The Reel Treat

In its 18th edition, the Mumbai Film Festival revitalises its programming and character with new features as well as handpicked movies from India and across the world.

Written by Alaka Sahani | Published: October 20, 2016 2:22:20 am
mumbai, mumbai film festical, mami, mumbai film festival screening, mumbai film festival listmami list, jago hua savera, kiran rao, gateway of india, indian express news, talk During the next week, from October 21 to 27, the festival will screen 175 movies from 54 countries, including features, documentaries and short films, at venues spread across the island city, including PVR Icon, PVR ECX, PVR Pheonix, Regal, PVR Kurla and PVR Mulund.

AS the Mumbai Film Festival (MFF), organised by Mumbai Academy of Moving Image (MAMI), gets ready for its 18th edition, its youthful exuberance is inescapable. So is the buzz around it — created with the meticulous planning and programming done by the team headed by chairperson Kiran Rao, festival director Anupama Chopra and creative director Smriti Kiran. After its spectacular inauguration at the Gateway of India last year, the organisers are hosting yet another grand opening by holding the ceremony at the newly renovated Royal Opera House.

This coincides with the reopening of the iconic building after 23 years. Built in 1811, the Opera House has been restored to its former glory after shutting its doors for over two decades.

During the next week, from October 21 to 27, the festival will screen 175 movies from 54 countries, including features, documentaries and short films, at venues spread across the island city, including PVR Icon, PVR ECX, PVR Pheonix, Regal, PVR Kurla and PVR Mulund. The opening movie of the annual festival — one of the most-awaited events on the city’s cultural calendar — is Konkona Sen Sharma’s debut feature, A Death in the Gunj, which premiered last month at the Toronto International Film Festival. MFF brings to the city several international festival favourites such as Ken Loach’s I, Daniel Blake (UK), Pablo Larrain’s Neruda (Chile), Swiss Army Man featuring Daniel Radcliffe, Paul Verhoeven’s Elle (France), Hirokazu Koreeda’s After the Storm (Japanese) and Asghar Farhadi’s The Salesman (Iran). The list also features some of the more talked about Indian movies such as Alankrita Shivastava’s Lipstick Under My Burkha, Rohit Mittal’s mockumentary Autohead, Deepa Mehta’s Anatomy of Violence and An Insignificant Man directed by Khushboo Ranka and Vinay Shukla.

Half Ticket Returns

The second edition of the segment titled “Half Ticket” opens with The Little Prince, a fantasy adventure family drama based on the 1943 novel by Antoine de Saint-Exupéry. Adapted by Mark Osborne, the director of Kung Fu Panda (2008), it revolves around a girl who lives in a very grown up world and her mother who maps out every minute of her daughter’s life in order to get her into the finest school. Monica Wahi, curator of “Half Ticket” said, “Generations have grown up with the book. I’m sure that like the classic, this contemporary retelling will also resonate with both children and adults.” The section will screen 28 films from across the world including fiction, non-fiction and animation.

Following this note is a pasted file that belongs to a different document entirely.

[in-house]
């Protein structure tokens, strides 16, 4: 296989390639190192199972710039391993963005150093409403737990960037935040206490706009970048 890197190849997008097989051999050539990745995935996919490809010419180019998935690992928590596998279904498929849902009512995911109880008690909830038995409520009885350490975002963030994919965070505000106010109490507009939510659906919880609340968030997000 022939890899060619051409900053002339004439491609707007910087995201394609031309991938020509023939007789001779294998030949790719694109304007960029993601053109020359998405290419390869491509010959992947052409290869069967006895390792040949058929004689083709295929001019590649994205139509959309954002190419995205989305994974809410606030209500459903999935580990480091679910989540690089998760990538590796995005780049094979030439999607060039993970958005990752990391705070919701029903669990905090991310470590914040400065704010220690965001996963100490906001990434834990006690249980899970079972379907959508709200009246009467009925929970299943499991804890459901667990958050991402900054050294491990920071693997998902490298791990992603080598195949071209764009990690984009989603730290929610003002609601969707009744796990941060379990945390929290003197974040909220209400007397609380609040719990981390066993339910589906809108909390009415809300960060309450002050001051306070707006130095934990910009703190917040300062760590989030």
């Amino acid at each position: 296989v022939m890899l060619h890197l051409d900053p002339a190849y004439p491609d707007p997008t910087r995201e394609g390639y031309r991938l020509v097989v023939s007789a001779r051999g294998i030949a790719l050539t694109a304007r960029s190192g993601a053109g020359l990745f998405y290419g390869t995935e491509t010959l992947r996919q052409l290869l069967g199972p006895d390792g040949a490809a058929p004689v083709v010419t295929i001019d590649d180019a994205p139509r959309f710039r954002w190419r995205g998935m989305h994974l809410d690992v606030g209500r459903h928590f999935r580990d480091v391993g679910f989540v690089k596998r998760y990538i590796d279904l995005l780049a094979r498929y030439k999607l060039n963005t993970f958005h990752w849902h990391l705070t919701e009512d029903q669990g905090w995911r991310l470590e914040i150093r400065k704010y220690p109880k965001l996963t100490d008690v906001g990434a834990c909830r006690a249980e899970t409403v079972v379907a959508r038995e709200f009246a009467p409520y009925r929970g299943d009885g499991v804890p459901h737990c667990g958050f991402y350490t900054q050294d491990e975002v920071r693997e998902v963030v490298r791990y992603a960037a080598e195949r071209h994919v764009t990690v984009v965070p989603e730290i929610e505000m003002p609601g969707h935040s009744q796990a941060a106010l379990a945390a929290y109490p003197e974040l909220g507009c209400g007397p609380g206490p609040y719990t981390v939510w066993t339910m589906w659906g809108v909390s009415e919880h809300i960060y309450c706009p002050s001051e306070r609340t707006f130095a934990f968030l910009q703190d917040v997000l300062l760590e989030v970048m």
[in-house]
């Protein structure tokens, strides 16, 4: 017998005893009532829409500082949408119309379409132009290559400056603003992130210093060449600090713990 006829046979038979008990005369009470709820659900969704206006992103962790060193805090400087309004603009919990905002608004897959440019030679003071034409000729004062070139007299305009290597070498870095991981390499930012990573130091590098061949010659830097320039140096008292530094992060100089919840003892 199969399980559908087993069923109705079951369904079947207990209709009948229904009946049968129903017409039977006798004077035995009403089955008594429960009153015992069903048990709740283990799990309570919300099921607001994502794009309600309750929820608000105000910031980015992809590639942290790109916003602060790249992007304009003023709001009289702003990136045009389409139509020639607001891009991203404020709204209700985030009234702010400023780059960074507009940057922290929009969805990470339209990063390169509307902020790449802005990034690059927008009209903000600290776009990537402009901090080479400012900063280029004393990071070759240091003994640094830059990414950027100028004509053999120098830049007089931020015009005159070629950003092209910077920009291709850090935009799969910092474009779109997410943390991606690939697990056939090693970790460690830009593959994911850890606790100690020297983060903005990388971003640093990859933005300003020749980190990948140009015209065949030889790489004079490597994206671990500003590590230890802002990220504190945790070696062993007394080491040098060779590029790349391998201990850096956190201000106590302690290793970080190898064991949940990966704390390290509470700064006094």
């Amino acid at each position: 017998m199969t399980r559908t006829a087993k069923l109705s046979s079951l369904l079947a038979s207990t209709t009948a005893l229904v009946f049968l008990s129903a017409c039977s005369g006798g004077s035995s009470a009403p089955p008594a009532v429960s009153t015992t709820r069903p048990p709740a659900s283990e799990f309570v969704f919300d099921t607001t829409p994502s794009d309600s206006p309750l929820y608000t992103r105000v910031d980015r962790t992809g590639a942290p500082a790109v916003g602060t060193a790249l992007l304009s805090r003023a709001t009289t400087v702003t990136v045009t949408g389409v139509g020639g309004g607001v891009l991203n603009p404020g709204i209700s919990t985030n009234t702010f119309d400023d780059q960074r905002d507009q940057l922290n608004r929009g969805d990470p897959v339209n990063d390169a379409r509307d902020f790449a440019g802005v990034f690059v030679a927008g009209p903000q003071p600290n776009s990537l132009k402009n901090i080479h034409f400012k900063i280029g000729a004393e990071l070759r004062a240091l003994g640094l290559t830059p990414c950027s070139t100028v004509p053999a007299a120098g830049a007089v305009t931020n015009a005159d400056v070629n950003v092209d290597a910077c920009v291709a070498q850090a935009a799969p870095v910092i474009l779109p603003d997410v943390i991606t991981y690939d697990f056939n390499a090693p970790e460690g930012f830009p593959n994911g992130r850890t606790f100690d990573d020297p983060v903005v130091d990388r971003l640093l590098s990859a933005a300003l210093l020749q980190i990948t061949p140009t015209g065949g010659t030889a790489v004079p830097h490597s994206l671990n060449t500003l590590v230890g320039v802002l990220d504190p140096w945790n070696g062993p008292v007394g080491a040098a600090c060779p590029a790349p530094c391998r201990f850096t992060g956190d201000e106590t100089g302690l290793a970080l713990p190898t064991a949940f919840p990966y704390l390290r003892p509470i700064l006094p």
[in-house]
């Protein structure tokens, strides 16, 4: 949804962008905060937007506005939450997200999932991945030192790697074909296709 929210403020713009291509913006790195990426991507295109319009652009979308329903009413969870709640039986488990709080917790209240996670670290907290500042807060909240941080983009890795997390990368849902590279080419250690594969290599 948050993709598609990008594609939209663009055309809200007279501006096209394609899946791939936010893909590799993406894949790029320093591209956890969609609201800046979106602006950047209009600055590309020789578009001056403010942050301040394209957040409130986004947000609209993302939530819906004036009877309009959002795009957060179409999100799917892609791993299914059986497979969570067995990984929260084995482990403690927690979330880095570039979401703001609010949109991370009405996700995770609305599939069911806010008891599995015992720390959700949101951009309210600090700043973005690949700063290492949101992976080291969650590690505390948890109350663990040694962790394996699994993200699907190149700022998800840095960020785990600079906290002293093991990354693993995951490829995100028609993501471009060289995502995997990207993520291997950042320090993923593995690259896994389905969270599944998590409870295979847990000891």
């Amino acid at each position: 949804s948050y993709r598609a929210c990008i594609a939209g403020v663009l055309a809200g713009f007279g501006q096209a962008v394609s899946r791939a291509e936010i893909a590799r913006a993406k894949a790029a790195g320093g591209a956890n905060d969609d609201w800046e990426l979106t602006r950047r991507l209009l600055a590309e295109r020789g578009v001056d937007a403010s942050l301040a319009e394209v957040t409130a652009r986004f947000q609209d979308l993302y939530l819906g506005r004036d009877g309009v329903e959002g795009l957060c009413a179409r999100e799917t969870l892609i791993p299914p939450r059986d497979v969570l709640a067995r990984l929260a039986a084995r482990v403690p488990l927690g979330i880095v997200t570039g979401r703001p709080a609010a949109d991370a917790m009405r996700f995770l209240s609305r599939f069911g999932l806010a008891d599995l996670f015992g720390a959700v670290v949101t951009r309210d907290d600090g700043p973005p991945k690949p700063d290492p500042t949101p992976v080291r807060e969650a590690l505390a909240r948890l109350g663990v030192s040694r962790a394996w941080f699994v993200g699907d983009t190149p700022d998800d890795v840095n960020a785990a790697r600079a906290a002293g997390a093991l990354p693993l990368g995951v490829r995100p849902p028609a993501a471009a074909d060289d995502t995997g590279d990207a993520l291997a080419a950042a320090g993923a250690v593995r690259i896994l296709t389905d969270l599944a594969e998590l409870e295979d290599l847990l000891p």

The Movie Mela

Along with screenings, the MFF is rolling out some movie-related events. During the two-day Movie Mela, which will be organised at Bandra’s Rangmandir on October 22 and 23, the first look of the much-anticipated Baahubali 2: The Conclusion, directed by SS Rajamouli, will be launched. The cast, including Prabhas, Rana Daggubati, Anushka Shetty and Tamannaah, will share their experiences of making the magnum opus. The other major attraction of the fiesta is the reunion of Jo Jeeta Wohi Sikander (1992) team after 24 years. The cast will be part of a panel which will include Aamir Khan, Mamik Singh, Deepak Tijori, Deven Bhojani, Aditya Lakhia, Kiran Zaveri and Pooja Bedi along with director Mansoor Khan and choreographer Farah Khan.

New Medium

Under the “New Medium” section, 14 films will offer new ways of seeing movies. This brings together works that have shaped and transcended the language of cinema in both form and content. Its curator and artist Shaina Anand said, “The moving image has a very short historical life. It is only 125 years old and its form and language is far from exhausted. Some of the films we present here are canons. Others are cult classics, known only in small circles. Here you will find assemblage, agitprop, a film about a film and a faux documentary, among others.” It opens with the restored version of Dziga Vertov’s audacious Man with the Movie Camera that was made in 1929. The film will be accompanied by a live score performed by the Vitaly Tkachuk Quartet from Ukraine. Uday Shankar’s dance film, Kalpana (1948), Mani Kaul’s mini-series Ahamaq (Idiot), and an iconic work of expanded cinema — the two-screen Light Music (1975) by Lis Rhodes that will be installed inside the cinema hall, will also be a part of the festival.


“Spotlight” is a new section that has been added to the festival’s schedule to celebrate the diversity of Indian cinema. This section opens with the world premiere of Vikramaditya Motwane’s next, Trapped. Motwane said, “It’s a film based in Mumbai and it’s apt that its world premiere will be held here.” Director Priyadarshan’s Sila Samayangalil, Buddhadeb Dasgupta’s The Bait and Adoor Gopalakrishnan’s Once Again (Pinneyum) will also be screened under this category along with Kaagaz Ki Kashti, a documentary on the life of singer Jagjit Singh by director Brahmanand Singh, and an anthology of short films titled Shor se Shuruat.

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